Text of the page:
Stopping the Burn: Effective Treatments for Reflux

gastrofbThat spicy taco you had for lunch or the slice of chocolate cake after dinner may have been tasty at the time, but treats like these can often leave you reaching for the antacids. The discomfort of indigestion, often described as reflux or heartburn, strikes all of us at one time or another.

Fortunately, most cases of reflux can be treated with a combination of medications and lifestyle changes. You may need to experiment with different remedies to see what is most effective for your particular needs.

Six Remedies to Calm the Pain

Many heartburn sufferers have found the following changes helpful:

  1. Think Small Plate – Eating smaller meals can help combat reflux.
  2. Make a List of Food Culprits – Start noticing if certain foods trigger your heartburn. Common foods that may cause problems include fatty or fried foods, tomato sauce, alcohol, chocolate, mint, garlic, onion, and caffeine.
  3. No Late Night Meals – Wait at least three hours after eating before lying down or going to bed.
  4. Modify Your Bed – Reduce reflux at night by putting wooden or cement blocks under the feet of your bed in order to raise the head end by 6 to 9 inches. You may also put a wedge under the mattress. However, propping up with pillows is not effective.
  5. Put Down the Cigarettes – Smoking can increase heartburn and affect the function of the sphincter between the stomach and esophagus.
  6. Check the Scales – Maintain a healthy weight. Excess pounds can put pressure on your abdomen and push up your stomach.


Treatment for reflux can also include over-the-counter medications. There are three different types of medications that are designed to either neutralize or reduce stomach acid. Some of these medications are also available in a prescription form.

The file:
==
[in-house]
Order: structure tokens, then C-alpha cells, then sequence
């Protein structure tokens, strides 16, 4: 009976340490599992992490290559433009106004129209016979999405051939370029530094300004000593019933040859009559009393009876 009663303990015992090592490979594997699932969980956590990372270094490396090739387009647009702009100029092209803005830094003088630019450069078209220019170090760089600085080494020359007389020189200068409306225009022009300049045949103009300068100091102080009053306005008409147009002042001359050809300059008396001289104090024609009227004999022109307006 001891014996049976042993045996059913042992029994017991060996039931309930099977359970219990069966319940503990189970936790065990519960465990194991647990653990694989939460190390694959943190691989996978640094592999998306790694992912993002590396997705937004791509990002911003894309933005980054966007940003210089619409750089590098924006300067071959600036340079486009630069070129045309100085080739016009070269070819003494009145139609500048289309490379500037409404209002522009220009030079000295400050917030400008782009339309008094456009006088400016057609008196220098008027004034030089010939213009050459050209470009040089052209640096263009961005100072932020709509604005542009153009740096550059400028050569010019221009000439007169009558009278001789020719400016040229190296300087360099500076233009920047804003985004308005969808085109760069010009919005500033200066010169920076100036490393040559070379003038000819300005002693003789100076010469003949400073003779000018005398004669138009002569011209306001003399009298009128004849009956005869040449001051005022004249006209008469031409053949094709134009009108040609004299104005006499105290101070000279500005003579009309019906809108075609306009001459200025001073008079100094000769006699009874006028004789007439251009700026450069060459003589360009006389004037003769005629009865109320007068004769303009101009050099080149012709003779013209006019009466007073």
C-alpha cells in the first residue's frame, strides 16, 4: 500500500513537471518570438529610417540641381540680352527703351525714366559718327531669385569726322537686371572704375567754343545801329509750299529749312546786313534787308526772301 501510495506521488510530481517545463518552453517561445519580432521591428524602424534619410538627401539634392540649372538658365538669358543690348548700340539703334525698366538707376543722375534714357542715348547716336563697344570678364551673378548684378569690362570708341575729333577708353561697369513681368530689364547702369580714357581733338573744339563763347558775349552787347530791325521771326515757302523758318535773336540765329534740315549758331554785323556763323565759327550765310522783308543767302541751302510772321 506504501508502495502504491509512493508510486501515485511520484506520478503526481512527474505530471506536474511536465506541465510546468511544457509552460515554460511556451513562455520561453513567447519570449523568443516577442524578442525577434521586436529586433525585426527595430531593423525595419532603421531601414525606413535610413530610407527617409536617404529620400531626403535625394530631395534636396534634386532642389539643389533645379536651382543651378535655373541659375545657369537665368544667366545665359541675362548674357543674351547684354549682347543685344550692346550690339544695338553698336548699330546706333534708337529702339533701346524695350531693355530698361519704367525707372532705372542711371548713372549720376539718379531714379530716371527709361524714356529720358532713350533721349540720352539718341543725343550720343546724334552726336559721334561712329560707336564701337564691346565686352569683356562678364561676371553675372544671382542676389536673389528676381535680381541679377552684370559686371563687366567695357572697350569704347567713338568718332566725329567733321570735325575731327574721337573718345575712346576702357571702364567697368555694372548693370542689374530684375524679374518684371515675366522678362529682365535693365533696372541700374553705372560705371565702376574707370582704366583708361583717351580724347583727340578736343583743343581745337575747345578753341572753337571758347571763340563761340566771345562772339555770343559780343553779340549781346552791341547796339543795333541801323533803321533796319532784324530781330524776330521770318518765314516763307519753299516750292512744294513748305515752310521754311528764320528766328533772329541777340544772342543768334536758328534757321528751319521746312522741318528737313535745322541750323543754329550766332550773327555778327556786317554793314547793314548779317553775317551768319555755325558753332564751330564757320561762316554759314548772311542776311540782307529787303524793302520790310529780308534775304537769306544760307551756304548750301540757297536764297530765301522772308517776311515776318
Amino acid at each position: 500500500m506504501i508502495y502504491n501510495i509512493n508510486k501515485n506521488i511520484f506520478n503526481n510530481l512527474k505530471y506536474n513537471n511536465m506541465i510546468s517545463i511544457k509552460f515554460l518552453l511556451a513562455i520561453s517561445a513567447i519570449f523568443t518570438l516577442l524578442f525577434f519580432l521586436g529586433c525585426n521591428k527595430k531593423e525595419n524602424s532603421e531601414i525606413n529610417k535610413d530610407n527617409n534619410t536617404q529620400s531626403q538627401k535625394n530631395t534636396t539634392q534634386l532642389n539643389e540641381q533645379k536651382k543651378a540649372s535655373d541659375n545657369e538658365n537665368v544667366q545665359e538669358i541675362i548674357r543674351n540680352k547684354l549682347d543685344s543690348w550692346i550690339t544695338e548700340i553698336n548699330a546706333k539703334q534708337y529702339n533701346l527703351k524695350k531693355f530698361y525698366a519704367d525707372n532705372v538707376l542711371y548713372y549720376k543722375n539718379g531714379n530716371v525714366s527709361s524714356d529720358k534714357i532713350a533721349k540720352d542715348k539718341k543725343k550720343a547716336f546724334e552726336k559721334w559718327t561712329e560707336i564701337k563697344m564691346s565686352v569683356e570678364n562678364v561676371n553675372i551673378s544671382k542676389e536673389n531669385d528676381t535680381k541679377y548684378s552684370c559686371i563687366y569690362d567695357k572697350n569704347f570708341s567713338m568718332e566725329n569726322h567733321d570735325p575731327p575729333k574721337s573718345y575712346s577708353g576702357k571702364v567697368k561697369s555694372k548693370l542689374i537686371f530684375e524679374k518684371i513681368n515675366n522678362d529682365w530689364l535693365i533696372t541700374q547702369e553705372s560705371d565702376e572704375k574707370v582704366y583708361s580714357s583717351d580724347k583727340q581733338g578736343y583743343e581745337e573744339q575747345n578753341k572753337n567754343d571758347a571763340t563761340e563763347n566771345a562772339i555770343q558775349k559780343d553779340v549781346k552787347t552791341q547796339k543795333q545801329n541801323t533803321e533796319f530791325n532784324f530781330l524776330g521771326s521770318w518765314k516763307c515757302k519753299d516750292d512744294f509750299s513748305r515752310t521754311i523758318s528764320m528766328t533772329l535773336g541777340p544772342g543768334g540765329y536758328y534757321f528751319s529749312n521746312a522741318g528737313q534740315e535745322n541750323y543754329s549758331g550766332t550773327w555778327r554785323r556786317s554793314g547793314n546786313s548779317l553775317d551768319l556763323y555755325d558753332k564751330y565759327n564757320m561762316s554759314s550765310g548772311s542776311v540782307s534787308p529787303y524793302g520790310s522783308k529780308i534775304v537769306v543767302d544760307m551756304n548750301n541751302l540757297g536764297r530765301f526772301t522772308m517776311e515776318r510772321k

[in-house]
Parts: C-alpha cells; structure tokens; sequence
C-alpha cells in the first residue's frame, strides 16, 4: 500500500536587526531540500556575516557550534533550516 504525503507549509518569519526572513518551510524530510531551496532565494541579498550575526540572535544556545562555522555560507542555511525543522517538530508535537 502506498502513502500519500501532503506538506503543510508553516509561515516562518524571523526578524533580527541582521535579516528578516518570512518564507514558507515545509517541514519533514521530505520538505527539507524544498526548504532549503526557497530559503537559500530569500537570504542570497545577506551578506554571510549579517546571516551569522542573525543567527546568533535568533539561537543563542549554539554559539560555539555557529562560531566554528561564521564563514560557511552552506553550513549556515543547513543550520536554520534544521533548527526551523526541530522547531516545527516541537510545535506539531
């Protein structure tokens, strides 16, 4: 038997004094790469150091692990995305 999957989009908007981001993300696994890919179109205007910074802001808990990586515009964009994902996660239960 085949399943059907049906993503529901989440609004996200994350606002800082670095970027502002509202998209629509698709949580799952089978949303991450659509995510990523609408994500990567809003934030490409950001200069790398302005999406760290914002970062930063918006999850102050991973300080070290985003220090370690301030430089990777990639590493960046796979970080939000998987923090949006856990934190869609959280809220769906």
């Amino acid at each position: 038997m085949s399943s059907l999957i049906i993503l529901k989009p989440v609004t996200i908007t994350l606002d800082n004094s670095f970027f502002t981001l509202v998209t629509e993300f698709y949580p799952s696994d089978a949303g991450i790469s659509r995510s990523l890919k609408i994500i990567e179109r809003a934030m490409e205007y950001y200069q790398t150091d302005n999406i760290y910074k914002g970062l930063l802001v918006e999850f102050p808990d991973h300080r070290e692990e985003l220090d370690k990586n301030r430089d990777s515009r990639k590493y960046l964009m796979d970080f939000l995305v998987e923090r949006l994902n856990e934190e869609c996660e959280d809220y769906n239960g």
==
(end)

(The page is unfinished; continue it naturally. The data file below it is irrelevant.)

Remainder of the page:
• Antacids – Over-the-counter-medications designed to neutralize stomach acid include Maalox, Mylanta, Rolaids, and Tums. They provide relief from symptoms, but antacids alone will not heal an inflamed esophagus or stomach.
  • H-2 Receptor Blockers – These medicines reduce acid production and include Tagamet HB, Pepcid AC, Axid AR, or Zantac.
  • Proton Pump Inhibitors – These medications are stronger blockers of acid production than the H-2 Receptor blockers and include Prevacid, Prilosec, and Zegerid.

When to See a Doctor

While occasional heartburn is common and no cause for alarm, constant heartburn should be evaluated by a physician. Make an appointment with your doctor if you still have symptoms after using over-the-counter medications or your heartburn occurs more than once a week. You should also call the doctor if you have nausea or vomiting, difficulty swallowing, or weight loss due to difficulty eating.

Persistent symptoms like those described above could be a sign of gastroesophageal reflux disease, also known as GERD.  To determine if your heartburn is a symptom of GERD, your doctor may recommend testing or refer you to a gastroenterologist, a doctor who specializes in disorders of the digestive system.

The gastroenterology team at Lebauer, located on North Elam Ave. in Greensboro, NC, includes seven physicians specially trained in gastrointestinal disorders and procedures. Appointments may be made by calling 336.547.1745. You can also learn more about procedures and treatments offered by the Lebauer team.

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